In January 2021, the North Dakota attorney general announced the end of an 18-month clergy abuse investigation. Shortly after his announcement, state lawmakers began considering two bills to help survivors of priest abuse and other childhood sex abuse.
One proposed bill would open a two-year “look back” window for survivors of child sexual abuse. If passed, victims abused decades ago would have a second chance to seek legal justice.
Lawmakers were also considering a bill to change the mandatory reporting laws for clergy members. The bill would have required clergy members to report cases of child abuse admitted during confession. Following criticism from the Catholic Church and religious-rights advocates, lawmakers withdrew the controversial bill.
North Dakota Clergy Abuse Investigation Ends
In June 2019, North Dakota Attorney General Wayne Stenehjem launched a clergy abuse investigation. The investigation began shortly after the Dioceses of Bismarck and Fargo released the names of clergy members accused of child sexual abuse. The two dioceses named 53 clergy members in total.
Investigators reviewed Catholic Church records of sexual abuse complaints. The goal of this investigation was to identify any abusive clergy members who could be prosecuted for their crimes.
Unfortunately, according to the investigation’s results, only two priests accused of abuse in the North Dakota dioceses are still alive. Currently, neither priest can face criminal charges because the state’s criminal statute of limitations has expired.
A statute of limitations (SOL) is a legal deadline. SOLs vary based on the jurisdiction, the crime and the intended legal action (criminal charges versus a civil claim).
Survivors of clergy abuse can still contact the attorney general’s office about sexual abuse allegations by calling the tip line at 1-800-472-2185 or by emailing [email protected].
“I regret it will not be possible to have these men face their victims at a trial and face the potential consequences, but I hope it brings a measure of comfort to the victims that these crimes were eventually investigated.”
North Dakota’s Proposed Child Sex Abuse Legislation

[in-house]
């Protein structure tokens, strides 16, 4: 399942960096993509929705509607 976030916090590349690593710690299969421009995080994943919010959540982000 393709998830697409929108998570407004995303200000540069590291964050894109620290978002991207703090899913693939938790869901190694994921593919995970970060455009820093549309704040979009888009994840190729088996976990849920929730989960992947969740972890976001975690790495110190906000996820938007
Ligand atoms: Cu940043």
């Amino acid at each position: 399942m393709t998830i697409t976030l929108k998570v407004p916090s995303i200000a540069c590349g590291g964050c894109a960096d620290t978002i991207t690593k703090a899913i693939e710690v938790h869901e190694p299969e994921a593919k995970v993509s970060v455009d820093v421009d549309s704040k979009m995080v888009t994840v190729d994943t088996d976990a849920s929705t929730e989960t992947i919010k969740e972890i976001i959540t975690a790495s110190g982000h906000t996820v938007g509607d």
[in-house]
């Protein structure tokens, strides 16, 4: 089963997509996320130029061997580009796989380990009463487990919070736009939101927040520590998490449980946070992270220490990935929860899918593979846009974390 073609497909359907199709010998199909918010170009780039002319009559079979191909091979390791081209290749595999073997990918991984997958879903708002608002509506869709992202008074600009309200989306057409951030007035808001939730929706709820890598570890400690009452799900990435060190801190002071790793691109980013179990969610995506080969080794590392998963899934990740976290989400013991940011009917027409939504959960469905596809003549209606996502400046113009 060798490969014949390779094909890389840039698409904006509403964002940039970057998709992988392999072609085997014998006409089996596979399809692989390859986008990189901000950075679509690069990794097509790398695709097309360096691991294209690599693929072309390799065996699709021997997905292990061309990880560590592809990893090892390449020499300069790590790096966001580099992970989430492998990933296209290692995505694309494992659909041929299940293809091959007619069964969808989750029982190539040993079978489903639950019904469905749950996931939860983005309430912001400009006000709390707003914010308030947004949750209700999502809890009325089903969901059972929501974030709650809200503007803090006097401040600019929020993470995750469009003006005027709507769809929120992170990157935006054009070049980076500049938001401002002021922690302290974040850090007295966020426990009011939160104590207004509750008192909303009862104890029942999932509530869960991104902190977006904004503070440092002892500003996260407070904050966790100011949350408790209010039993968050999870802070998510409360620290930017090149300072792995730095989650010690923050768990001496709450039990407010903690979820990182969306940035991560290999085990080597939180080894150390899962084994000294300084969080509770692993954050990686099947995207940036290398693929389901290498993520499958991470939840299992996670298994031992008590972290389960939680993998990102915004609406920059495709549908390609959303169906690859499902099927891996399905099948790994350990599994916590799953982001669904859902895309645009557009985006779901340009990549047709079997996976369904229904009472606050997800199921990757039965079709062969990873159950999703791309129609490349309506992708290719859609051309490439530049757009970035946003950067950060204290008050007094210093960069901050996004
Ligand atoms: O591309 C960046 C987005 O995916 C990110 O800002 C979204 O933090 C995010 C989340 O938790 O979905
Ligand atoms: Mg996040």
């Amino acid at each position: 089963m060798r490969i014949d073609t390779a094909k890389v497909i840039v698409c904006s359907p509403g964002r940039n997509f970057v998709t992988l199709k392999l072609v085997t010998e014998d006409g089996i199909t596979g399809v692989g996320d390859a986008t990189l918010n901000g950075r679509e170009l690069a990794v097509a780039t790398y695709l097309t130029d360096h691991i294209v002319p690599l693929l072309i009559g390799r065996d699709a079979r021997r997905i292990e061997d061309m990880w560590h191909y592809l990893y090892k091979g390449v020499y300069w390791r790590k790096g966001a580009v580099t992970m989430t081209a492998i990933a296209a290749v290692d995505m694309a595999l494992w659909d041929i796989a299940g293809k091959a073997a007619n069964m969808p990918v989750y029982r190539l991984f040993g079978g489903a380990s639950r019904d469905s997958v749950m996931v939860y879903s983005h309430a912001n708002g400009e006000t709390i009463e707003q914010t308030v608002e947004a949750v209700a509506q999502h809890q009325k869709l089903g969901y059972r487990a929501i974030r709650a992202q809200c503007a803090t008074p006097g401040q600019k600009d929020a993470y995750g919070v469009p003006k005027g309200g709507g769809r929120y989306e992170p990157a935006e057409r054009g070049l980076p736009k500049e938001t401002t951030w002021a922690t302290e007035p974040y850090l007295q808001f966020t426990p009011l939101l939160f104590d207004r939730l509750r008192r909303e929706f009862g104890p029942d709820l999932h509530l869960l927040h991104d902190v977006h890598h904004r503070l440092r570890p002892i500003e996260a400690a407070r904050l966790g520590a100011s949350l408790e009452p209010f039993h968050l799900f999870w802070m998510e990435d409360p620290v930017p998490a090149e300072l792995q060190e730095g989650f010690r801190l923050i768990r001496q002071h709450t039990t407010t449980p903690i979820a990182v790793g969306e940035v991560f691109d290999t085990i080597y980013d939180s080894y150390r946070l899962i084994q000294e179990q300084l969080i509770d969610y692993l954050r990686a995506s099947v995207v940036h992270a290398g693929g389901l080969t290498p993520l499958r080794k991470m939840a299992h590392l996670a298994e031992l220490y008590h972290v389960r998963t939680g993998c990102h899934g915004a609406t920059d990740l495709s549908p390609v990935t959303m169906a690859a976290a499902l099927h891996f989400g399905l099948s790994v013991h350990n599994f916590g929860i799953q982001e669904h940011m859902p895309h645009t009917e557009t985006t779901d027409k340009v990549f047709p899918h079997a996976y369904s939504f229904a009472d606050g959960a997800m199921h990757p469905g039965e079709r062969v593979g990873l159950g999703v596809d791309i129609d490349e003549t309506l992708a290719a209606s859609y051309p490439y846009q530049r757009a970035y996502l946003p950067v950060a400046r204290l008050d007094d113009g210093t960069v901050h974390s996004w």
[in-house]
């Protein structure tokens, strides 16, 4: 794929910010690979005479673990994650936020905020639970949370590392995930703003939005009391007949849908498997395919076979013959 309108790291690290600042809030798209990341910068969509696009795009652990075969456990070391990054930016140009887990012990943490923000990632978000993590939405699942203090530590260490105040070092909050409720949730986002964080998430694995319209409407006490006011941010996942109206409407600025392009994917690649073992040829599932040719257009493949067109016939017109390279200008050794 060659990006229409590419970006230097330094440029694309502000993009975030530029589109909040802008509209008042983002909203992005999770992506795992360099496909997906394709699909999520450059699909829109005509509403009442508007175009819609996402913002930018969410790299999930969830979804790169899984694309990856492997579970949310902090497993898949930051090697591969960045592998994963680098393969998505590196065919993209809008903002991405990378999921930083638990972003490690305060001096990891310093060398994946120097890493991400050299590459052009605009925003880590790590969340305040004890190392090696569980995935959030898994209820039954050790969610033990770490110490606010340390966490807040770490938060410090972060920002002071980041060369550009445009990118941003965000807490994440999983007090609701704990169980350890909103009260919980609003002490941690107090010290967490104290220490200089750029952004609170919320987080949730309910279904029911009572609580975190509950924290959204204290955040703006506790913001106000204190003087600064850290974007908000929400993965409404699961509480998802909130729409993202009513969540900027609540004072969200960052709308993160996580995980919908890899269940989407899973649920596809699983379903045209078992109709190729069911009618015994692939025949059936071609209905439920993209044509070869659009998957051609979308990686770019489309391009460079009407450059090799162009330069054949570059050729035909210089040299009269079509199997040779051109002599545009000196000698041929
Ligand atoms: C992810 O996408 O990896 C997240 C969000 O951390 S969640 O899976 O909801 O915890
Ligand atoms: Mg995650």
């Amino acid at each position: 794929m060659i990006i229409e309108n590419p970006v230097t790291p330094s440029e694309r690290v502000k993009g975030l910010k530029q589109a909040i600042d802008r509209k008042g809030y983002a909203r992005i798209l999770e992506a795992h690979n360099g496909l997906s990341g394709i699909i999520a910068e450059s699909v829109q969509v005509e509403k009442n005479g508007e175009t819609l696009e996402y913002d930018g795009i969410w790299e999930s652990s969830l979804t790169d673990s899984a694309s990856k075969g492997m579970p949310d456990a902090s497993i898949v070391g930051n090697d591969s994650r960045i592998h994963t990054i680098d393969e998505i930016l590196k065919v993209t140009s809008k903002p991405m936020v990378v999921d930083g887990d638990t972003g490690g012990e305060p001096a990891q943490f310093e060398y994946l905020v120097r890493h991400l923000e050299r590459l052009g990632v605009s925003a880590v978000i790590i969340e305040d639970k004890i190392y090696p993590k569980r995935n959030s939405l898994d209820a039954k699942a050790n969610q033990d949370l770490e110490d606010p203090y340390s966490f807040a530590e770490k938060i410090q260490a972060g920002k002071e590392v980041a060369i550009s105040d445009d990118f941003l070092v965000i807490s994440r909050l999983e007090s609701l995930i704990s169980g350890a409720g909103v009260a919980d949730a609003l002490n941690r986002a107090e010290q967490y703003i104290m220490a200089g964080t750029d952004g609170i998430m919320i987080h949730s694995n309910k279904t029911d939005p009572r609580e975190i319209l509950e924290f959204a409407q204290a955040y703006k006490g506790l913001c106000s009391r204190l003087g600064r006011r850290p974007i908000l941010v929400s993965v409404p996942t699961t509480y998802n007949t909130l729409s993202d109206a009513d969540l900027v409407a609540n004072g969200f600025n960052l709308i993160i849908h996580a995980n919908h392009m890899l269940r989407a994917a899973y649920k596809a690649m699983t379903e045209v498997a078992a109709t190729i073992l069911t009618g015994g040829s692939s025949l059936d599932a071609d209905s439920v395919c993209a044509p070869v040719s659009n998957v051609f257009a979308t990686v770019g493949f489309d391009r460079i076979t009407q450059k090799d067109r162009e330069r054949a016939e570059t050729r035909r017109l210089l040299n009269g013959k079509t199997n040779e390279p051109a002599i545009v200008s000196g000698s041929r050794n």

Since the attorney general’s investigation concluded in January 2021, North Dakota lawmakers have proposed two pieces of legislation to address child sexual abuse in the state.
North Dakota Lawmakers Consider “Look Back” Window
In February 2021, North Dakota lawmakers proposed House Bill 1382 (HB 1382). If passed, bipartisan legislation would open a two-year “look back” window for childhood sexual abuse survivors. The two-year revival window would begin on August 1, 2021.
This window would suspend the state’s civil statute of limitations, allowing any child sex abuse survivor to file a legal claim. This would allow survivors currently barred by the state’s statute to seek justice.
This type of legislative window has been used successfully in several other states to expand the rights of child sexual abuse survivors. California, New York, New Jersey and North Carolina all have open “look back” windows. Pennsylvania lawmakers are also working on a similar window for abuse survivors.
North Dakota Lawmakers Withdraw Mandatory Clergy Reporting Bill
In January 2021, North Dakota lawmakers introduced a bill that would have required clergy members to report child abuse revealed to them during confession or other private religious meetings.
Under current law, clergy members in North Dakota are mandatory reporters. However, there is one exception to this law; a clergy member does not have to report suspected child abuse or neglect if the information was revealed while the clergy member was acting “in the capacity of spiritual advisor.” For Catholic priests, this exception would refer to the sacrament of confession.
This piece of legislation received a lot of criticism from Catholic organizations. Some believed the bill would undermine the sanctity of confession. Bishop David Kagan of the Bismarck Diocese said this of the bill, “This makes the state, I should say, a moderator of our Catholic faith and practice and not the Catholic Church.”
In response to the backlash, the North Dakota Senate withdrew the bill on January 29, 2021. Lawmakers will continue to look for ways to prevent child sexual abuse and make amends with survivors.
“I think the conversation has to continue. We all need to recognize this serious epidemic of child abuse. We all need to do what we can to protect these little ones by intervening … and the abuser must be stopped. If you see something do something. If you and I don’t do something, who will?”
Belloso, P. (2021, January 4). Attorney general says no charges will be filed in child sex abuse investigation. KVRR.
Boland, H. (2021, January 29). North Dakota Senate withdraws bill requiring mandatory reporting for clergies. KFYR.
Hagen, C.S. (2021 February 1). North Dakota bill to close child abuse reporting loophole nixed after Catholic opposition. Grand Forks Herald.
House Bill No. 1382, 67th Legislative Assembly (North Dakota 2021).
Kolpack, D. (2021, January 4). No charges against North Dakota priests accused of sex abuse. The Associated Press.
MacPherson, J. (2021, February 3). Bill aims to extend time for abuse victims to file claims. The Associated Press.